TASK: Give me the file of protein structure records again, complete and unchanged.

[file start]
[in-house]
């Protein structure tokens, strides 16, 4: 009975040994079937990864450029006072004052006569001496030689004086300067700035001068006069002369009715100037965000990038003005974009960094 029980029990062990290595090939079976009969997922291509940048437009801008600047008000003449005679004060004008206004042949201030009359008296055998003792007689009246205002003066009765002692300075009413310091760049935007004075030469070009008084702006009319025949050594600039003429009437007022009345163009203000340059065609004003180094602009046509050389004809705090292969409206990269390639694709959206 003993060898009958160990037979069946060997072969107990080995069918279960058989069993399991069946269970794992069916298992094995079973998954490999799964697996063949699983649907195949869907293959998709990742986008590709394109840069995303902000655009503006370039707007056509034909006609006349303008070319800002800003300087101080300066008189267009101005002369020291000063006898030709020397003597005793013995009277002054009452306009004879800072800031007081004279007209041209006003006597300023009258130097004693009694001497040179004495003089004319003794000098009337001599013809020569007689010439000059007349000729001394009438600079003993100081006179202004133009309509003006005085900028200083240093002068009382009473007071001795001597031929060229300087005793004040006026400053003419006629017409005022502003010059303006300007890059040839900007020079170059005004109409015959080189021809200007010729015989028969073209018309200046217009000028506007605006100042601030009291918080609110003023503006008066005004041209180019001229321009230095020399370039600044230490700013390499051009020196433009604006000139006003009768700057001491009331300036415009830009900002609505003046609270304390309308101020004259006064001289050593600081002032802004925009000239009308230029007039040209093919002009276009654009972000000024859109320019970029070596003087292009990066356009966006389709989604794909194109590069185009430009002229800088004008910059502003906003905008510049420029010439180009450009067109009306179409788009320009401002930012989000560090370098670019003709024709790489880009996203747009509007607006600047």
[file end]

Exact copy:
[in-house]
């Protein structure tokens, strides 16, 4: 009975040994079937990864450029006072004052006569001496030689004086300067700035001068006069002369009715100037965000990038003005974009960094 029980029990062990290595090939079976009969997922291509940048437009801008600047008000003449005679004060004008206004042949201030009359008296055998003792007689009246205002003066009765002692300075009413310091760049935007004075030469070009008084702006009319025949050594600039003429009437007022009345163009203000340059065609004003180094602009046509050389004809705090292969409206990269390639694709959206 003993060898009958160990037979069946060997072969107990080995069918279960058989069993399991069946269970794992069916298992094995079973998954490999799964697996063949699983649907195949869907293959998709990742986008590709394109840069995303902000655009503006370039707007056509034909006609006349303008070319800002800003300087101080300066008189267009101005002369020291000063006898030709020397003597005793013995009277002054009452306009004879800072800031007081004279007209041209006003006597300023009258130097004693009694001497040179004495003089004319003794000098009337001599013809020569007689010439000059007349000729001394009438600079003993100081006179202004133009309509003006005085900028200083240093002068009382009473007071001795001597031929060229300087005793004040006026400053003419006629017409005022502003010059303006300007890059040839900007020079170059005004109409015959080189021809200007010729015989028969073209018309200046217009000028506007605006100042601030009291918080609110003023503006008066005004041209180019001229321009230095020399370039600044230490700013390499051009020196433009604006000139006003009768700057001491009331300036415009830009900002609505003046609270304390309308101020004259006064001289050593600081002032802004925009000239009308230029007039040209093919002009276009654009972000000024859109320019970029070596003087292009990066356009966006389709989604794909194109590069185009430009002229800088004008910059502003906003905008510049420029010439180009450009067109009306179409788009320009401002930012989000560090370098670019003709024709790489880009996203747009509007607006600047």